Book Review: Amitav Ghosh’s “Gun Island”, (Pub.) Penguin India


  • A Review by Anjana Basu (Calcutta)

Climate change these days sometimes sounds like a conspiracy theory. It links back to various historical eras like the little Ice Age of the 17th century and forward to the apocalypse of planetary disaster. In fact cli-fi has become a popular genre. Amitav Ghosh’s novel Gun Island is very much in the cli-fi zone taking up from the Hungry Tide to a shifting world that links the Sundarbans to Venice. Piya, Moyna and Tipu are the characters from the Hungry Tide who reappear in Gun Island. However, while one may easily link the Sunderbans to pirates, Gun Island is a reference to a character of folklore loosely based on Chand Saudagor called Bundooki Saudagor who was hunted down by a worship greedy Manasa Devi and showered with plagues of all kinds until he surrendered.

Ghosh’s main protagonist, Deen, is a rare book seller who comes to Kolkata on his annual visits – since he is Bengali by birth and origin – and finds himself landed in the middle of a folklore muddle and also in the middle of a swamp. He visits the shrine on Gun Island and after that nothing is the same. The exotic Giacinta a professor from Venice materialises as his mentor and proceeds to induct him into the notions of belief and disbelief, rather in a ‘there are more things in heaven and earth than are dreamt of in your philosophy, Horatio vein’. The Countess is a believer, Pia is a halfway believer and Deen is a non-believer who wallows in confusion. Despite his love for rare books, he rather looks down on ordinary people and has to be coaxed into believing that they may be closer to the reality of things than he is.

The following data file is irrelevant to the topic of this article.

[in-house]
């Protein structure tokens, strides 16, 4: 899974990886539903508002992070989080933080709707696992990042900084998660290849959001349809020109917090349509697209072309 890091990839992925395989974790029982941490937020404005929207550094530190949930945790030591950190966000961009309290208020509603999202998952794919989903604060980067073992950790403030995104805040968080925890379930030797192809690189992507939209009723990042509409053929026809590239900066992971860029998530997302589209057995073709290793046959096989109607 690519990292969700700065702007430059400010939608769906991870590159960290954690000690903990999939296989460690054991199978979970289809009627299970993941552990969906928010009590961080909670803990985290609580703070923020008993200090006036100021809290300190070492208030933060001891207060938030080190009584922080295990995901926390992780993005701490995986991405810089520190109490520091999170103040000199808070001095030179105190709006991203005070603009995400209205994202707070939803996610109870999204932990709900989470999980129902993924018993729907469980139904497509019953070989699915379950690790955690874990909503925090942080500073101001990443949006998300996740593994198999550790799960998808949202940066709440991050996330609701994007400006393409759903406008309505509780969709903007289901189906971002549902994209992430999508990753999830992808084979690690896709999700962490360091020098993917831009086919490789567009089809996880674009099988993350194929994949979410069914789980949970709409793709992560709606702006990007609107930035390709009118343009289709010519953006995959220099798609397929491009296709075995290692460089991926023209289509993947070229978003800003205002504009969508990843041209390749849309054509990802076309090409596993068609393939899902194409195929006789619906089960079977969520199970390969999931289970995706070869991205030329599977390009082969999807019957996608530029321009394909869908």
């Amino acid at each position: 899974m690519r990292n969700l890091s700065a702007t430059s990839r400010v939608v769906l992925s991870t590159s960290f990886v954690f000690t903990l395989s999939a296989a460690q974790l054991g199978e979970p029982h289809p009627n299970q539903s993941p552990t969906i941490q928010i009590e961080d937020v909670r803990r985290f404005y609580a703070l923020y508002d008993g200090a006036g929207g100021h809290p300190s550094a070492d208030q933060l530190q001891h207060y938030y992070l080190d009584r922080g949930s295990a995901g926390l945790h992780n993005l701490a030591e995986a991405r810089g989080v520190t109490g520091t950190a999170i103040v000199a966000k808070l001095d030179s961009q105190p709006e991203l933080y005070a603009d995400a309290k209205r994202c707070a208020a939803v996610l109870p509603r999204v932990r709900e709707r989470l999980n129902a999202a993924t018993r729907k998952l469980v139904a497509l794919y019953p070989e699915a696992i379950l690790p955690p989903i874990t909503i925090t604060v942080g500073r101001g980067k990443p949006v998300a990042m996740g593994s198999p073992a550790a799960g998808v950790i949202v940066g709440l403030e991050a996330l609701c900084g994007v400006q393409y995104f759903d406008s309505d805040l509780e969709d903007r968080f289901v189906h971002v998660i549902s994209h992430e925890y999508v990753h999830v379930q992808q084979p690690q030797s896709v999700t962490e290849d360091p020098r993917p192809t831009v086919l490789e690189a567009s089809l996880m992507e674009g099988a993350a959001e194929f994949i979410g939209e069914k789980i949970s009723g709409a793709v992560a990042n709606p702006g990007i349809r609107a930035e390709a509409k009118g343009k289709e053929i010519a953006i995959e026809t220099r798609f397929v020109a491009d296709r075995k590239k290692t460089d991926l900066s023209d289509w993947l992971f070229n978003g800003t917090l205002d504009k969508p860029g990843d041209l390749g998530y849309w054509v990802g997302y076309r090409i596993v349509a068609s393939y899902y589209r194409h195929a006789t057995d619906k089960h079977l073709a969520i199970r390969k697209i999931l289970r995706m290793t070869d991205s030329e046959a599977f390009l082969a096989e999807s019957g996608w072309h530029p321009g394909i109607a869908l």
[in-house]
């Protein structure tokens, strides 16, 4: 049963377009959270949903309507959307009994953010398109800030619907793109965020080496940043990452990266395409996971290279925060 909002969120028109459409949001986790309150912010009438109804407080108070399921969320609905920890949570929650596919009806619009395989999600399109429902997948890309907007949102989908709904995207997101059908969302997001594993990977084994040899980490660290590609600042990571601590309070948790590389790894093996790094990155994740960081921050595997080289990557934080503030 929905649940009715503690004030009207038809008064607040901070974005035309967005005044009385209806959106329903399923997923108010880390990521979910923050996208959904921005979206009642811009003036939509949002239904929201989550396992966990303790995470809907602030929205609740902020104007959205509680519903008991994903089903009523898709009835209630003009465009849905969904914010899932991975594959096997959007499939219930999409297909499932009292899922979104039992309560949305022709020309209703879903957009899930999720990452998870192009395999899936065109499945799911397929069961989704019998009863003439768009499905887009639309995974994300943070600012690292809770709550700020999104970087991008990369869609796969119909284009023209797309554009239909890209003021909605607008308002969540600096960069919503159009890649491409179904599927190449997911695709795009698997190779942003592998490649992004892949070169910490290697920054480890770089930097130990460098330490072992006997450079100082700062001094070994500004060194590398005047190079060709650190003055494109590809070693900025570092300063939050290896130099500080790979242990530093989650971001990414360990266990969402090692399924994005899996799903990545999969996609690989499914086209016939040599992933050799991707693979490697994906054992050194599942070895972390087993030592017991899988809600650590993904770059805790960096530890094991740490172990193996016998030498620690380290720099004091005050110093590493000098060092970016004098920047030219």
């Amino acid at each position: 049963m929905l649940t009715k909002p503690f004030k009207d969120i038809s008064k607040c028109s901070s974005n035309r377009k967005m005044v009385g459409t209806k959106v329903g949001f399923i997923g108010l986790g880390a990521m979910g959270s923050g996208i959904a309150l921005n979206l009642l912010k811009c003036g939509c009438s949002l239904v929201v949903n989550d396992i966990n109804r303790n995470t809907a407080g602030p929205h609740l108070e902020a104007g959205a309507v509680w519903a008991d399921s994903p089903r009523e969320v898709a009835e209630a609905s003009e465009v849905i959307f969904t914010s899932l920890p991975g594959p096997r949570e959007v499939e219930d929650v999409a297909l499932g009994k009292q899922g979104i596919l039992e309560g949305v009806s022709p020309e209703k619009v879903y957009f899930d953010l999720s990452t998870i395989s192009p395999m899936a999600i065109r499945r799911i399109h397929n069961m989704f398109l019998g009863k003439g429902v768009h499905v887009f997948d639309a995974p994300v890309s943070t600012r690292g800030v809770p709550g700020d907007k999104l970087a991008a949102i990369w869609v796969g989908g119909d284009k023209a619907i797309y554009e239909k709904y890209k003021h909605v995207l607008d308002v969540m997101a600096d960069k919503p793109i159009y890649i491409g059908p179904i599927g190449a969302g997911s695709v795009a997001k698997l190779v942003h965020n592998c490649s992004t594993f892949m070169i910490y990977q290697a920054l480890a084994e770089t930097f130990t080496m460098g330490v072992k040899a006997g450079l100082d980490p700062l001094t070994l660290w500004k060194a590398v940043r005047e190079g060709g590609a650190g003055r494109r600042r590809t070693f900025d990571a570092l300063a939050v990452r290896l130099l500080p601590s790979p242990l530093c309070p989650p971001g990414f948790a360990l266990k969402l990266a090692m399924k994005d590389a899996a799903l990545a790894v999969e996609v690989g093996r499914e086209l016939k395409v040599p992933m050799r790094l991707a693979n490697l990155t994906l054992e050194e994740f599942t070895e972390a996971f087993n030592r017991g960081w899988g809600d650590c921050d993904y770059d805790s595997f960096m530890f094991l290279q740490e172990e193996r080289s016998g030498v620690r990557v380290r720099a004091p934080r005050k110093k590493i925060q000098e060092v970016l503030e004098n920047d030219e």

However after his visit to the brick shrine on Gun Island Deen appears to be stalked by an irrational somewhat vengeful nature  perhaps his version of Manasa Devi. Wildfires smoke like tsunamis in California, a dog swimming off a California beach is bitten by a venomous snake and dies, houses in Venice are tilting as the mudflats settle – at every turn there is a different kind of threat, falling plaster, beached dolphins and vengeful traffickers who are determined to eradicate those who get in the way of their human trading. Most of the threats are linked to climate change with relentless determination. 

Occasionally the book goes cross genre as Ghosh expands of the theory of climate change and how in the past during the Little Ice Age it resulted in suicides, depression and a feeling of being possessed by uncontrollable forces. The story of the quest for the Gun Merchant – who turns out to be an Indian Merchant of Venice is frequently held up. Climate change is why boys from the Sunderbans are migrating abroad to find a living in the piazzas of Venice. It is a shifting world where ‘nothing is but what is not’ and the Shakespearean undercurrents are deliberate. 

As a character Deen is lost in love and genuinely bewildered by all that is happening around him. He exists in a state of terror and Bengali nerdiness Ginta guides him patiently and seems to have infinite time to indoctrinate him. So does Piya who veers between coldness and friendliness. It is certain that what human beings have done to the world cannot be reversed but Gun Island asks for a more apocalyptic kind of magic to get its message across. Ghosh’s impeccable research, his breathless mix of Dan Brown and folklore are not enough. 

Bundooki incidentally comes from the Arabic word for Venice, with roots in ‘bundook’ or gun, which is a genuinely interesting piece of trivia.

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